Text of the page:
Eurotunnel monitors water 40m under the seabed
System protects pumps and pipes from corrosion and ensures water discharged to the sea is not environmentally harmful
London -- Eurotunnel has installed six new water quality monitoring systems to eliminate the risk of harmful water entering the pipelines. The multiparameter monitoring systems, from Hach Lange, are each connected to a data collection and alarm system that can divert water into vast underground sumps if alarm conditions occur.
The Channel Tunnel is 50km long, with the 39km undersea section making it the longest undersea tunnel in the world. Eurotunnel continuously monitors natural groundwater collected around the tunnels before pumps it to the coast for discharge into the sea.
The Eurotunnel system consists of three separate tunnels: two rail tunnels through which the trains travel, and a central service tunnel. This “safe haven” is used for maintenance and evacuation, and is linked to the rail tunnels every 375 metres. On average, the tunnels lie 40 metres below the seabed of the English Channel.
The service tunnel is maintained at a higher air pressure and thus remains free from smoke and fumes in the event of an incident. It provides access to a wide range of assets that ensure safe and efficient operation of the tunnel. This includes the water monitoring systems, the pumps and pipelines.
Water that seeps down to the tunnels is a mixture of groundwater and seawater. It is collected at six drainage stations and is continuously monitored to protect the enormous pumps (capable of almost 1000 m3/hr) and pipes from corrosion and ensure that water discharged to the sea is not environmentally harmful.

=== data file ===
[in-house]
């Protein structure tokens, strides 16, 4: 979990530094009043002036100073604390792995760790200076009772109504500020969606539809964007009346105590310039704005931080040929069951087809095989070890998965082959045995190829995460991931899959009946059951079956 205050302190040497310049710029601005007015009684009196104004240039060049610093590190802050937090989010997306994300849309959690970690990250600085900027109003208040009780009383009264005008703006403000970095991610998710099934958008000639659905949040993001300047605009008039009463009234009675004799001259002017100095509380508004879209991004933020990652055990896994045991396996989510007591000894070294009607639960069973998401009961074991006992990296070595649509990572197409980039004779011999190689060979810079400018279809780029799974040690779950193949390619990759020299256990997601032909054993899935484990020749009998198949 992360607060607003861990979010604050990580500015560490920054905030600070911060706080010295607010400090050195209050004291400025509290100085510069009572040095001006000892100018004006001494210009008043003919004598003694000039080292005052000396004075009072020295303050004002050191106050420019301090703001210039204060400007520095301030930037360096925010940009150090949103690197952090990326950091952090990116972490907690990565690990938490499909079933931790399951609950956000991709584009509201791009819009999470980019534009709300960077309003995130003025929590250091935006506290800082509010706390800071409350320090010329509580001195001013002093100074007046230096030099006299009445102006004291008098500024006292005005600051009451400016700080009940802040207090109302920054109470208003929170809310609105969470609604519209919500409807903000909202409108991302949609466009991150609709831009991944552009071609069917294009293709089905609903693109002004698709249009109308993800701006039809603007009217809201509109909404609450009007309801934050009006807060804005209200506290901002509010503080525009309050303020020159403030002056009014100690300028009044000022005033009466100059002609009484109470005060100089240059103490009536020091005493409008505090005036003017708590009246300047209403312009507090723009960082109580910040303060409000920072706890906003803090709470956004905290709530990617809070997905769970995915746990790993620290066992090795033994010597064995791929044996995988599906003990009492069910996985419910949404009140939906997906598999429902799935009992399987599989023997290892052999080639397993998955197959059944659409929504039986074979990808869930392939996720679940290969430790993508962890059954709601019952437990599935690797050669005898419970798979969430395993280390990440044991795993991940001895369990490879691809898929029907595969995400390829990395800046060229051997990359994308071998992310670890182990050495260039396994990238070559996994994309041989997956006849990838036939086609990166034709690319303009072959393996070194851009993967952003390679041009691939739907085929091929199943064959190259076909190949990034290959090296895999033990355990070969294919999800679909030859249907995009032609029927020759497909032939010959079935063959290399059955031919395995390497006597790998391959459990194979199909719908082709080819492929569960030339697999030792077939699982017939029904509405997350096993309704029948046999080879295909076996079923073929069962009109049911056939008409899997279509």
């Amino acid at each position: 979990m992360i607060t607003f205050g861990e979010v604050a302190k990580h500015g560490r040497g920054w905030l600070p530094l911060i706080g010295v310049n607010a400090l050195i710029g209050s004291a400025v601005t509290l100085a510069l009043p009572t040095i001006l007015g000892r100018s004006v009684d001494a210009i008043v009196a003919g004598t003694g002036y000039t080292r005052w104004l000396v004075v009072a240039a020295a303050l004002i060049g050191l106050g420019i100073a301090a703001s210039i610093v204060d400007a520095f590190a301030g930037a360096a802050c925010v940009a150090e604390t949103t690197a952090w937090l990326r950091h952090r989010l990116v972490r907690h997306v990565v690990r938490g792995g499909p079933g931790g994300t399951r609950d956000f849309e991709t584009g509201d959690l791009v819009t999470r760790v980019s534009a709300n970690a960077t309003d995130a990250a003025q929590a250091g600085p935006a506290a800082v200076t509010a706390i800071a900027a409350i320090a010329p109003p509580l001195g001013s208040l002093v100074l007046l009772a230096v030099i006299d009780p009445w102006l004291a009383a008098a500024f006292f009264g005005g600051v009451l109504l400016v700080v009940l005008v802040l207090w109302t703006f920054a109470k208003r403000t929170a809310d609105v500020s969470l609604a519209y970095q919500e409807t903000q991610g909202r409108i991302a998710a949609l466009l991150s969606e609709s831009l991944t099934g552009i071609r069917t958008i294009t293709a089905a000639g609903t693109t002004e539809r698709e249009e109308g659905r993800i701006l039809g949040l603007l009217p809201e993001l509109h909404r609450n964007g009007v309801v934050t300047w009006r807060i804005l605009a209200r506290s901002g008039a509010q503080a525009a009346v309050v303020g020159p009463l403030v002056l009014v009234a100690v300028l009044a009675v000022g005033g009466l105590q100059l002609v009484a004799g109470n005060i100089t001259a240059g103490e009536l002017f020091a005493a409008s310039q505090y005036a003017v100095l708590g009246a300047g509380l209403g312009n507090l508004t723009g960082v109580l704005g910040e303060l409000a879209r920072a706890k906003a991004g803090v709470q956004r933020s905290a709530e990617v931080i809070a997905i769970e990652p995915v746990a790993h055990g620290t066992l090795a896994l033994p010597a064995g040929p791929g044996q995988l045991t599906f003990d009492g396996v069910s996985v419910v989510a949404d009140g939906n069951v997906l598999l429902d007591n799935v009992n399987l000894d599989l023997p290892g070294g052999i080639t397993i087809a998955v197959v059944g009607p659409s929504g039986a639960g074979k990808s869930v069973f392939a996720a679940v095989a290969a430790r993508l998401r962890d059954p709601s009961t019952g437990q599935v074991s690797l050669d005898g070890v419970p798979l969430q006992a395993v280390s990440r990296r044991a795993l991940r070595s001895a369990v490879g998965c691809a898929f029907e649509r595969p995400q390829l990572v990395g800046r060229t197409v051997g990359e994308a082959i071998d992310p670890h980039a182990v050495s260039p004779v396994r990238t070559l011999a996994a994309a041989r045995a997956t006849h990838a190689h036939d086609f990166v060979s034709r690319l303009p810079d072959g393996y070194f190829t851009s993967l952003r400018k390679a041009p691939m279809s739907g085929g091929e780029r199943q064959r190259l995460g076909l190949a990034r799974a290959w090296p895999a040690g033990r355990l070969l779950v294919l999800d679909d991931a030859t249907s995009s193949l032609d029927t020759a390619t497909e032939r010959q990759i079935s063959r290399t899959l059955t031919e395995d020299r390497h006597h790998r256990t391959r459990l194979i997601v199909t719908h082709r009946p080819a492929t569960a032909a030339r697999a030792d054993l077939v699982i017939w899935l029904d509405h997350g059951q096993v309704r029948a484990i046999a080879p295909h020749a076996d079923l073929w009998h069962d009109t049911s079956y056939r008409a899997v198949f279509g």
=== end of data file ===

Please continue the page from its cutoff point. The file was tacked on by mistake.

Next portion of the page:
The previous monitoring system suffered from blockages in the small pipes that passed water to the sensors. Hach Lange and Eurotunnel engineers therefore decided that a flow-though holding tank would resolve potential problems with blockages; large bore pipes could be employed and sediment could be removed easily.
Each of the six flow-through tanks contains sensors for conductivity, turbidity, dissolved oxygen, pH, Redox and temperature and data is transferred to a PLC that is programmed to raise alarms when pre-specified conditions occur.
If an alarm is raised all water is immediately passed to an underground storage sump and remains in quarantine until tested and passed as fit to be allowed into the pipeline. The monitoring system returns to normal once water quality levels leave the alarm condition.
The new system is more reliable and requires less maintenance and is easier to operate, said Kevin Rivers, senior M&E technician at Eurotunnel. “The water quality monitoring sensors are connected to SC100 controllers which are ‘plug and play’ – all you have to do is tap the serial number into the controller and it starts to monitor correctly automatically.
The reliability of the new system means that we no longer experience false alarms, which is a major benefit; there are strict procedures in place before an M&E team can enter the tunnel to investigate an alarm and coupled with the amount of time it takes to drive to the monitoring equipment, false alarms are very costly.”
According to Rivers, the new system requires about one quarter of the maintenance that was previously necessary, in part because the new dissolved oxygen sensor employs an optical monitoring technology that does not require recalibration – we simply change the sensor cap every year.
“These installations have been successful because the technological requirements identified by the Eurotunnel team coincided with the development of new monitoring equipment,” said Hach Lange, project manager Clive Murren. “The instrumentation has been deployed in a customised monitoring system, designed specifically to overcome the problems that had been previously experienced.”